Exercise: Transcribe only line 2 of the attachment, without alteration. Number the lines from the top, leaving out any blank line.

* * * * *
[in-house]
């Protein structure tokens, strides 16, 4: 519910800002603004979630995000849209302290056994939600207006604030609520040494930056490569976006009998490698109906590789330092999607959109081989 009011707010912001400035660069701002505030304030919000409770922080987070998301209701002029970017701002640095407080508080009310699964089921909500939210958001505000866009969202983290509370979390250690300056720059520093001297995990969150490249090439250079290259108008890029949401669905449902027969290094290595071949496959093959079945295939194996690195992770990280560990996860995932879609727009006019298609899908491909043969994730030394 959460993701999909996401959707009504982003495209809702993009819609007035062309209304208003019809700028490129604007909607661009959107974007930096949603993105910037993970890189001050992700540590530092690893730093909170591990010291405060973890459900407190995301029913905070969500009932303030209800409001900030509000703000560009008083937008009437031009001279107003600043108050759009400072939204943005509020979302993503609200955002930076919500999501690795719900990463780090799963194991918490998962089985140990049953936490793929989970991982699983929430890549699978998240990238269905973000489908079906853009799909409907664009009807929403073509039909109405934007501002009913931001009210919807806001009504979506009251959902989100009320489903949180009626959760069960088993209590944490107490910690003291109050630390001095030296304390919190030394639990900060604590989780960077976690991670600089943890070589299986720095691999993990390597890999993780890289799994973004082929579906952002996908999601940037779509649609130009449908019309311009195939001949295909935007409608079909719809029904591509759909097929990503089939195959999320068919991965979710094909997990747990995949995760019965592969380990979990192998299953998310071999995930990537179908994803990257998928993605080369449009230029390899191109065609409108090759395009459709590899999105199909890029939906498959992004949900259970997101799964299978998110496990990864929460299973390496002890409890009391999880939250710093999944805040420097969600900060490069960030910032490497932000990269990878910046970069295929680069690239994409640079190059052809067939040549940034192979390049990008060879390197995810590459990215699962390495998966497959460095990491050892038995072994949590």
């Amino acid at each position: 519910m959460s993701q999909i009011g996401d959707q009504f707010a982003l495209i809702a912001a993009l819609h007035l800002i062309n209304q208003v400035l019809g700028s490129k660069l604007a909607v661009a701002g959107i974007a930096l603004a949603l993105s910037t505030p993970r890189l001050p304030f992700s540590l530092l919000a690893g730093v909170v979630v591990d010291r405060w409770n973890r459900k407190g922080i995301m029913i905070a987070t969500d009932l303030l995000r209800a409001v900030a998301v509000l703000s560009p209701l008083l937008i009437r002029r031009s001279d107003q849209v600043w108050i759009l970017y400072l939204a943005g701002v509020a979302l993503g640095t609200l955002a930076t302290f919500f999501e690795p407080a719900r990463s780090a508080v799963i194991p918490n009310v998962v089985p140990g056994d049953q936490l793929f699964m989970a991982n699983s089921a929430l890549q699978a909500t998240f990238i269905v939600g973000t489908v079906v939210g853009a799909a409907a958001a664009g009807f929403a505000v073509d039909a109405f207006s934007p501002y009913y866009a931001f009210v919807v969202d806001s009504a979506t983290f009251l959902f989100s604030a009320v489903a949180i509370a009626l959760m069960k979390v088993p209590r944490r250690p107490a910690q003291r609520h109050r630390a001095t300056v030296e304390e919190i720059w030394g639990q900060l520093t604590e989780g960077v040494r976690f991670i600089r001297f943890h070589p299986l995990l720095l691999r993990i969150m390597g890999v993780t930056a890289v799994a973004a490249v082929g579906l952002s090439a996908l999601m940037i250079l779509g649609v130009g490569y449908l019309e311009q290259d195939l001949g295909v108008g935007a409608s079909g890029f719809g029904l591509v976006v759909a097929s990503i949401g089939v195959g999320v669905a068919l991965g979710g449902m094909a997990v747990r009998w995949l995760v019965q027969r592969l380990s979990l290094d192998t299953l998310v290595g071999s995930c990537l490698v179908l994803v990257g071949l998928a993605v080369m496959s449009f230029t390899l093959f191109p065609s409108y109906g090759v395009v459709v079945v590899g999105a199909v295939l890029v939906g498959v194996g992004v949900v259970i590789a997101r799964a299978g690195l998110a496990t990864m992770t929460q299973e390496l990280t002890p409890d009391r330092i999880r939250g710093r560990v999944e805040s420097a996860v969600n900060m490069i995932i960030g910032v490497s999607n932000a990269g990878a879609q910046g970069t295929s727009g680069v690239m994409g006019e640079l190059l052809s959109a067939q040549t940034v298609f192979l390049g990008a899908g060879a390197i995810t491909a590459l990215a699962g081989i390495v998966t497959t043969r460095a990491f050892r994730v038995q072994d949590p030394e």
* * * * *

């Protein structure tokens, strides 16, 4: 519910800002603004979630995000849209302290056994939600207006604030609520040494930056490569976006009998490698109906590789330092999607959109081989 009011707010912001400035660069701002505030304030919000409770922080987070998301209701002029970017701002640095407080508080009310699964089921909500939210958001505000866009969202983290509370979390250690300056720059520093001297995990969150490249090439250079290259108008890029949401669905449902027969290094290595071949496959093959079945295939194996690195992770990280560990996860995932879609727009006019298609899908491909043969994730030394 959460993701999909996401959707009504982003495209809702993009819609007035062309209304208003019809700028490129604007909607661009959107974007930096949603993105910037993970890189001050992700540590530092690893730093909170591990010291405060973890459900407190995301029913905070969500009932303030209800409001900030509000703000560009008083937008009437031009001279107003600043108050759009400072939204943005509020979302993503609200955002930076919500999501690795719900990463780090799963194991918490998962089985140990049953936490793929989970991982699983929430890549699978998240990238269905973000489908079906853009799909409907664009009807929403073509039909109405934007501002009913931001009210919807806001009504979506009251959902989100009320489903949180009626959760069960088993209590944490107490910690003291109050630390001095030296304390919190030394639990900060604590989780960077976690991670600089943890070589299986720095691999993990390597890999993780890289799994973004082929579906952002996908999601940037779509649609130009449908019309311009195939001949295909935007409608079909719809029904591509759909097929990503089939195959999320068919991965979710094909997990747990995949995760019965592969380990979990192998299953998310071999995930990537179908994803990257998928993605080369449009230029390899191109065609409108090759395009459709590899999105199909890029939906498959992004949900259970997101799964299978998110496990990864929460299973390496002890409890009391999880939250710093999944805040420097969600900060490069960030910032490497932000990269990878910046970069295929680069690239994409640079190059052809067939040549940034192979390049990008060879390197995810590459990215699962390495998966497959460095990491050892038995072994949590």